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‘The route to long-term change’: key lessons from new EIF research on local early years and maternity systems


28 Feb 2022

Aida Cable, chief executive of child development-focused charity Thrive at Five, picks out some key findings from EIF’s ‘valuable and practical’ report on supporting effective early childhood services. She spotlights key concerns around the use of data, operationalising strategy, fostering trust between local government and communities, and supporting change in services that is powered by parents and communities.

EIF’s latest report, Leading and delivering early childhood services, is timely, and an important treatise on how we move from rhetoric to action in the early years. The case for a concerted focus on early childhood development has been well made, and there has been a recent and welcome focus on this critical period in a child’s life, including through the work of the Duchess of Cambridge and the Royal Foundation. With the youngest in our society having experienced little other than lives defined by the pandemic, it is more important than ever that we act.

This new report is a valuable and practical commentary on what has been learnt from the application of EIF’s maternity and early years maturity matrix to understand local systems, and what needs to be done locally and nationally. It is a thought-provoking piece about how to overcome fragmentation and the silo working that inhibits the delivery of the right support at the right time to children and families. It is about the route to long-term, national systemic change, essentially through a collective impact approach. While the local work described in EIF’s study was led by local authorities, there are useful examples given of local practice involving working effectively with a range of local stakeholders, including health authorities, voluntary organisations and the wider community. There are also good illustrations of collaborators using common agendas, common datasets and common measurement frameworks. We know from experience in the US and Canada that this is a sound approach to systems change.

The report speaks powerfully about how poor use of data can impede planning, delivery and evaluation. This reflects the experiences of Thrive at Five, my own organisation, of local and health authorities that are ‘data rich and information poor’. It is essential that the public sector stops regarding data collection as an outcome. Proper use of data provides the lens that allows stakeholders to understand what is and isn’t working, to inform strategies, and to measure the impact of their work. As the integrated care system comes increasingly into play, there is a catalyst for improving data systems and their use. Rapid transformation would be aided by a sharing of learning and practice nationally in conjunction with work, again at a national level, to improve outcomes frameworks.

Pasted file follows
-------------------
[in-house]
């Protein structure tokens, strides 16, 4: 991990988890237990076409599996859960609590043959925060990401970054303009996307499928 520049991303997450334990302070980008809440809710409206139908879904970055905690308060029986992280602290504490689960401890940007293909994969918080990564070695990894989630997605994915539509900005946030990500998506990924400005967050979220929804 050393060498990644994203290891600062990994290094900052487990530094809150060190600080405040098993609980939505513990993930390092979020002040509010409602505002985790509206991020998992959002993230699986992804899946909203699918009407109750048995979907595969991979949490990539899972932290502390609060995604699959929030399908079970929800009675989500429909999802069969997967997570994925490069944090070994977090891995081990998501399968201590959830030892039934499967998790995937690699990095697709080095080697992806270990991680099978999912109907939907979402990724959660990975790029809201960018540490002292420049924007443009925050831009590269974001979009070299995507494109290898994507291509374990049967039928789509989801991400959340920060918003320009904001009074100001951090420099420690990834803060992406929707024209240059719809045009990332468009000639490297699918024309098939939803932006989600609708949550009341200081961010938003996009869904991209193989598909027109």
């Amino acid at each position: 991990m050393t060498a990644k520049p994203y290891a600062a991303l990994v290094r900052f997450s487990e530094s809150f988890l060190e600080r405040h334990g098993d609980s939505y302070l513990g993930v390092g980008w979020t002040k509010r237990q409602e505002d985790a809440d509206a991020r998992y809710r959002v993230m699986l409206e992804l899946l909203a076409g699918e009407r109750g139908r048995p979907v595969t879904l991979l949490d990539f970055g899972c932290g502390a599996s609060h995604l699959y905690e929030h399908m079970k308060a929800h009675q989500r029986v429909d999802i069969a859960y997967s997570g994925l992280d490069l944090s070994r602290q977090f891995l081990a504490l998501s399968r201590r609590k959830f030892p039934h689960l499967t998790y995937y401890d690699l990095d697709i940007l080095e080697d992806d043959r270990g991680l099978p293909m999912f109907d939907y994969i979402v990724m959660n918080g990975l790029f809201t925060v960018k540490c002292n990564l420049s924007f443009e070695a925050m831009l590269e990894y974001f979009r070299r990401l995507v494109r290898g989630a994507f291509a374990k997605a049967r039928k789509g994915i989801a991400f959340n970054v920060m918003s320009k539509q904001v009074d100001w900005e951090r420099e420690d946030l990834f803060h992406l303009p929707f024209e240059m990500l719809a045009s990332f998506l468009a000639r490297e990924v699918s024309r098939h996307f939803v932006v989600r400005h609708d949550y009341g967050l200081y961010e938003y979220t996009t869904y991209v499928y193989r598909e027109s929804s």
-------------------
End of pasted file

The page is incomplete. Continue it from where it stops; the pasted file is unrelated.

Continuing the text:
The report’s emphasis on leadership to drive strategic change is absolutely right. We need senior leaders with vision, and we need passionate frontline workers too. However, strategy needs to be operationalised, and that requires buy-in from staff at all levels of the public sector. It also relies on teams with the time and right skills to develop and deliver common strategies in collaboration with diverse groups of stakeholders. As the report concludes, investment in capacity for collective action is necessary, and a priority if we are to accelerate the pace of systems change.

There is a notable gap in the narrative around negative attitudes and behaviours, and how to overcome these potential barriers. It seems that the local authorities that the EIF worked with were broadly on board with the idea of change and collaborative working – and perhaps this is unsurprising, as they had all applied to be part of the EIF project. However, we know there are other local authority areas where constant cuts in funding, restructurings, and changes in leadership or strategy have generated disillusion and cynicism. Where this is the case, change requires a rebuilding of trust within and between the public sector and the community; and is likely to take longer. Indeed, immediate action might be led by organisations that sit outside local authorities, including nurseries, schools, and voluntary groups.

Perhaps the most striking finding in the report was the lack of examples of community-driven change. The evidence tells us that collective impact delivered ‘top down’ is less successful, and that communities need to be brought into strategy, co-design and delivery. Community engagement and involvement is an effective way to increase community-wide understanding of the importance of the early years, and to increase the confidence and skills needed to support parents and children. Scaling up and replicating parent-champion or parent-powered models (as part of wider systems change) is likely to be the most sustainable way to change outcomes in the early years for generations to come. If there is one thing to add to emphasise in EIF’s excellent report, it would be the need for better local and national support for this kind of community-driven change.